In response to the
attacks on September 11, 2001, artist members of The Church of St. Paul
and St. Andrew (SPSA) created "September 11: In Our Own Words," a creative
service for healing that used interviews from their church members, newly
composed music, spirituals, musical theater, hymns, folk music and modern
dance. The work was presented at SPSA and at an interfaith service with
B'nai Jeshurun. It also was performed at the New York Annual (Methodist)
Conference at Hofstra University and at Nantucket United Methodist Church
in the summer of 2002 and was very well-received.
enthusiastic response, the project's director felt that lingering
questions about September 11 remained to be explored: How could this group of people hate us so
much as to attack? How can our world of differing faiths be so disjunctive
that we don't understand where and how the other lives and experiences
life? Can we really be that far apart? How can we learn more about each
others' faiths and backgrounds? How can we meet and find a wider path on
which to walk together?
Jeshurun (BJ) and The Church of St. Paul and St. Andrew (SPSA) joined
together with member artists of the American Sufi Muslim Association (ASMA),
The Dialogue Project, and Muslims Against Terrorism (MAT) to develop a
creative program to focus on interfaith relations before and after
September 11, 2001.
developed 22 interview questions and established contact with individuals
who agreed to be interviewed.
goal for the interview process was to find the true multi-faith voices of
New York City.
interfaith interviewing team included 18 individuals who met one-on-one
with more than 100 New Yorkers.
organizations and friends reached out to a wide variety of New Yorkers in
all five boroughs.
demographic mix of interviewees fairly represented gender, race and a
range of religious practices within each major monotheistic faith in New
Sufi and Shii Muslims, Reform, Conservative, Orthodox and Hassidic Jews,
and Baptist, Lutheran, Catholic, Methodist, and Pentecostal Christians (as
well as agnostics, atheists and interfaith couples) were interviewed. These
included New Yorkers with histories from Pakistan, India, Bangladesh,
Yemen, Afghanistan, Iraq, Egypt, Israel, Turkey, Austria, Puerto Rico,
Argentina and more.
one-on-one interview experience allowed barriers to break down, and
participants established many lasting relationships.
The interviews were
transcribed and the writers developed the material into an 80-minute
theater piece, titled "SAME DIFFERENCE: NYC Faith Stories in Words, Music
and Dance." With theater as the medium of expression, the audience heard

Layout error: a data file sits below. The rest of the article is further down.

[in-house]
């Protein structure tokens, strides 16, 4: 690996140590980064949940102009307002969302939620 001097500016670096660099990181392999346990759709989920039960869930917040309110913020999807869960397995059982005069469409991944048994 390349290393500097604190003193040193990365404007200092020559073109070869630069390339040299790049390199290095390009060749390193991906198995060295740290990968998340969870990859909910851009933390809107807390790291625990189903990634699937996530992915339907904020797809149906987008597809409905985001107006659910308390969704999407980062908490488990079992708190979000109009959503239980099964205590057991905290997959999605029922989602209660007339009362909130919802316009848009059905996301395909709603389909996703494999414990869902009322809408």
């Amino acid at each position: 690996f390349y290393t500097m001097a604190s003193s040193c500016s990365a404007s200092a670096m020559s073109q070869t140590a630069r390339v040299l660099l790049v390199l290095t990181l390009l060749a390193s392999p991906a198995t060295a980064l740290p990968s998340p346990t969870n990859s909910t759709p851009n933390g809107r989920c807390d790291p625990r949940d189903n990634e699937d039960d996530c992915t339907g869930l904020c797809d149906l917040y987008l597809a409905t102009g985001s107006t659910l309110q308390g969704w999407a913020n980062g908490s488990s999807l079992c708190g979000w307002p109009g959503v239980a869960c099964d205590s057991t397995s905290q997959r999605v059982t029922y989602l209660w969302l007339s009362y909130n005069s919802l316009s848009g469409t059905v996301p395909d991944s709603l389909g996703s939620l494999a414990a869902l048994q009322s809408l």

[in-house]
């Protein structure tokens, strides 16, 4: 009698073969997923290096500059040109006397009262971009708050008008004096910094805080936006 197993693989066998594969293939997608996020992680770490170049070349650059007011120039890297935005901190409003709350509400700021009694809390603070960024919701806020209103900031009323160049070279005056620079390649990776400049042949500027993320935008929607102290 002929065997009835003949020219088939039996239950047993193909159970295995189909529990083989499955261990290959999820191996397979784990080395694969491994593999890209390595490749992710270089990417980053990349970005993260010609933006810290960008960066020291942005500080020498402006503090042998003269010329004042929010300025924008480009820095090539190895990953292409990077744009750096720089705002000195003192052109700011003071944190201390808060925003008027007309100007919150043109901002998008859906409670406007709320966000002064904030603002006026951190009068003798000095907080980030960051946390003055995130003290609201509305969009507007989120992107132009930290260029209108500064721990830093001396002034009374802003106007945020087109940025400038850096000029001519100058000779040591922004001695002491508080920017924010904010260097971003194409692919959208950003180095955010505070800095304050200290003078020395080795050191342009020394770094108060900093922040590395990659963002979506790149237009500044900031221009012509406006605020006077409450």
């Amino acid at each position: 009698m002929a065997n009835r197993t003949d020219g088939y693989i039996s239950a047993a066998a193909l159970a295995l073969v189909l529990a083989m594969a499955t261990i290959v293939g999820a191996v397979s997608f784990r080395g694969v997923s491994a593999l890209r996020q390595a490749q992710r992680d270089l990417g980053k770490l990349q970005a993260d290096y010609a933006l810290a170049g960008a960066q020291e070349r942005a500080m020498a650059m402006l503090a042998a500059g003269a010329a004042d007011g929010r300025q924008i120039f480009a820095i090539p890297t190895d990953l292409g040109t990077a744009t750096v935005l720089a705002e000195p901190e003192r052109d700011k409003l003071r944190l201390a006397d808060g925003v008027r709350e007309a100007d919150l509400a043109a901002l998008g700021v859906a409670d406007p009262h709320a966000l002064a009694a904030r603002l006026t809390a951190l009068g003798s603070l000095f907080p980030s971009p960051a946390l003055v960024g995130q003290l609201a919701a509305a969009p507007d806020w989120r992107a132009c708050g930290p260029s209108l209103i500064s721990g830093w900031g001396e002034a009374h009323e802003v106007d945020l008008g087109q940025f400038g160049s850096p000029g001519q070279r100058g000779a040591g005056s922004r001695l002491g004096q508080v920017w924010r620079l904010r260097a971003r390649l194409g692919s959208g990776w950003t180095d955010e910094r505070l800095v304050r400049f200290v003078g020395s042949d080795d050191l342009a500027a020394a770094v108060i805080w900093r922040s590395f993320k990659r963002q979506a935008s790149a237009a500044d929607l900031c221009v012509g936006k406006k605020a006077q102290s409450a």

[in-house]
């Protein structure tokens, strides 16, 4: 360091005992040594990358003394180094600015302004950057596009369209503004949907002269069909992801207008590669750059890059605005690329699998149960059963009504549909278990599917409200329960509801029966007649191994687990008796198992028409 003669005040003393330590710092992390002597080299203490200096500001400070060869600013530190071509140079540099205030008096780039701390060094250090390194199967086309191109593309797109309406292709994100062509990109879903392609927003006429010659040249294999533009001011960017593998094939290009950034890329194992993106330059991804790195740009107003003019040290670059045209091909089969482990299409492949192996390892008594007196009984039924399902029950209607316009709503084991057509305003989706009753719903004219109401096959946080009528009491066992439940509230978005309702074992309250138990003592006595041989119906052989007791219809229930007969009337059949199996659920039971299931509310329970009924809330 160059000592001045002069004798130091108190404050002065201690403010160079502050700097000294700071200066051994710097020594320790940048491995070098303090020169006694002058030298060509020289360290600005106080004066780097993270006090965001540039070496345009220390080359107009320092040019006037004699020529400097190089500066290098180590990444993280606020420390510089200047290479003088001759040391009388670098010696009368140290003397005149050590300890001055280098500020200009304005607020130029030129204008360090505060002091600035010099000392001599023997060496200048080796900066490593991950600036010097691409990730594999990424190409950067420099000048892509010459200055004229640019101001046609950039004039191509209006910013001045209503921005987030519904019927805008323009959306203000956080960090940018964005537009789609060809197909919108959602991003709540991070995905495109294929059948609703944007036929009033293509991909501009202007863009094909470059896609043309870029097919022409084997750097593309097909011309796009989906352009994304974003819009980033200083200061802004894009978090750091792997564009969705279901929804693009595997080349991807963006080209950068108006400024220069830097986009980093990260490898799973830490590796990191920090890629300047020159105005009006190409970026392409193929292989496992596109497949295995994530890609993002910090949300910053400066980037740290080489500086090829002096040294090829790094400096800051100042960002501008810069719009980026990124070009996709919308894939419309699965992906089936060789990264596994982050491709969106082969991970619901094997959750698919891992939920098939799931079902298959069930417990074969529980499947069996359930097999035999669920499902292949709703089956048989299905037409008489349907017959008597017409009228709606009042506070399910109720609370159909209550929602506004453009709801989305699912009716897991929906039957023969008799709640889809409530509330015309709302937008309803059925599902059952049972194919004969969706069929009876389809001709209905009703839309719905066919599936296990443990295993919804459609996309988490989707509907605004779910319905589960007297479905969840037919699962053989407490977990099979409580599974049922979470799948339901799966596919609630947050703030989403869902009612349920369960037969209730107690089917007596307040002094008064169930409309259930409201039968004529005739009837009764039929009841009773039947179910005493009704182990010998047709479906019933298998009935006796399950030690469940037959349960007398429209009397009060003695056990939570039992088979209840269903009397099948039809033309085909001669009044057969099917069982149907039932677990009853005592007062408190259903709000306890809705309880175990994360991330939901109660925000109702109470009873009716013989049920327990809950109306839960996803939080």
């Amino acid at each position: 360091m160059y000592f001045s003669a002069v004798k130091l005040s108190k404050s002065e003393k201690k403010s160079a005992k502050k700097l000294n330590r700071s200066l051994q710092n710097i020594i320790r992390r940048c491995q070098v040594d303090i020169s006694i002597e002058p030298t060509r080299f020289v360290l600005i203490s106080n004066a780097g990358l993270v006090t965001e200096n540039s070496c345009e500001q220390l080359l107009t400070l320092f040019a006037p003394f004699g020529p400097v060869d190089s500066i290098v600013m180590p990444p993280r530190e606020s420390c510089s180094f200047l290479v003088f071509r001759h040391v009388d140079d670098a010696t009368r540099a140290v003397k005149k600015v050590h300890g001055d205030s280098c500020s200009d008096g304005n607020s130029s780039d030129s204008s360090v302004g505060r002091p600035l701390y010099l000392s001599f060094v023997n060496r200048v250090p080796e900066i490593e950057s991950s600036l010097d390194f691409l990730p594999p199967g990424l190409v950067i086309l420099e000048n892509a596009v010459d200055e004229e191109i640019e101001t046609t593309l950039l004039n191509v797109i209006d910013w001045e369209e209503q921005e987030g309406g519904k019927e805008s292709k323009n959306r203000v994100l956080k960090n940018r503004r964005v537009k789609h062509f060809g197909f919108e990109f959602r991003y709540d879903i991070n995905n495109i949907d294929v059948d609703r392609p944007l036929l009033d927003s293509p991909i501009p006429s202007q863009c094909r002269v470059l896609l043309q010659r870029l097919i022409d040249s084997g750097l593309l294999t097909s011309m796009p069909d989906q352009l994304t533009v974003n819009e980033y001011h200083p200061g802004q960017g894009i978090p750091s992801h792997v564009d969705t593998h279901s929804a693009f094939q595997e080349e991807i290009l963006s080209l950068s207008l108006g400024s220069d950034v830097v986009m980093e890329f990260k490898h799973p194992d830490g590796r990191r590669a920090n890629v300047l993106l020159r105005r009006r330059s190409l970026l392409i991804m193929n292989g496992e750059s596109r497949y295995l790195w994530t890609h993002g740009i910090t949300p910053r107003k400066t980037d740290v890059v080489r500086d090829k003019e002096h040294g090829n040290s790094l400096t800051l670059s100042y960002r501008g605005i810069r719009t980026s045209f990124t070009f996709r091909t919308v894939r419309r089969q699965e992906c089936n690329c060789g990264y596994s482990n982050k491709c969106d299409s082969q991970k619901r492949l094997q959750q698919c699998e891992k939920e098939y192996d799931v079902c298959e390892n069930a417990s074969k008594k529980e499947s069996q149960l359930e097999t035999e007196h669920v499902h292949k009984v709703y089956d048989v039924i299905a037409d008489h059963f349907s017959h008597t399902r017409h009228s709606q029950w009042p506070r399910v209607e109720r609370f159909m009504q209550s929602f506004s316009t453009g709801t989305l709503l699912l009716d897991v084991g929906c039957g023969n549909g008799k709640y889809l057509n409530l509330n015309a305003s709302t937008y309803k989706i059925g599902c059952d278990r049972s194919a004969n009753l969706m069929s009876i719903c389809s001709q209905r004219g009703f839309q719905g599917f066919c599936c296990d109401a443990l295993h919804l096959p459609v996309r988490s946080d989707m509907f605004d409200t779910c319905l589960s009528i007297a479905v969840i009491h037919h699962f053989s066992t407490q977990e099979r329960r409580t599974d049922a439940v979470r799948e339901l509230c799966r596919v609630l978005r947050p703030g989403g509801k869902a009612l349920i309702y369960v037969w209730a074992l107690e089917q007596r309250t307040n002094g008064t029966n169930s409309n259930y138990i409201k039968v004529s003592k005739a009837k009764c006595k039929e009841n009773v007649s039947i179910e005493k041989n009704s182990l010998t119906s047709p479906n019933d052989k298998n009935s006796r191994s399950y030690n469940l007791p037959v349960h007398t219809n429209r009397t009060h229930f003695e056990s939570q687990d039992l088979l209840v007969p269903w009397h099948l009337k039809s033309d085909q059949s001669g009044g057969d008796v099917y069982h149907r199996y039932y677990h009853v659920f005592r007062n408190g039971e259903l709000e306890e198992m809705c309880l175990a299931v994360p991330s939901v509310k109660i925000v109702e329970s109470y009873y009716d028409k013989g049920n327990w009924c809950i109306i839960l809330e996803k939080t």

often harsh truths in the words of community members spoken by a third
person (the actor) in a safe environment. This distancing mechanism
actually allowed the audience to get closer to the meat of its dissonance
and conflicts more readily than would normally be possible. SAME
DIFFERENCE played in January 2003 to sold-out audiences and prompted an
overwhelmingly positive response from educators, clergy, media groups and
interfaith activists who want to bring the work and its methodology to
Although SPSA and BJ
have a long association (the Methodist congregation opened its doors and
sanctuary to the Jewish congregants after the synagogue's roof caved in a
decade ago) SAME DIFFERENCE has deepened and expanded this relationship.
The American Sufi Muslim Association (ASMA) has now joined these two
congregations to establish an ongoing interfaith committee. This committee
plans joint educational and social events throughout the year. One of
these is the Cordoba Bread Project, through which group members come
together to break bread, share cultures, and celebrate the tradition of
peace and coexistence that existed in medieval Cordoba, Spain. ASMA holds
educational and fellowship outreach events at SPSA. And the participants
have come together in BJ's sukkah during the autumn festival of Sukkot,
for an interfaith Passover seder in the spring, and at SPSA's Christmas
Eve service. Additionally, clerics from the three congregations attend
each others' services to share their traditions and worship experiences.
This has enabled individuals from the three congregations to get to know
one another on personal basis, thus intensifying their understanding of
each others' faiths. To members of
SPSA, BJ, and ASMA, the title SAME DIFFERENCE has great resonance, for
although each religion is different in its approach to culture and faith,
each meets the same basic needs.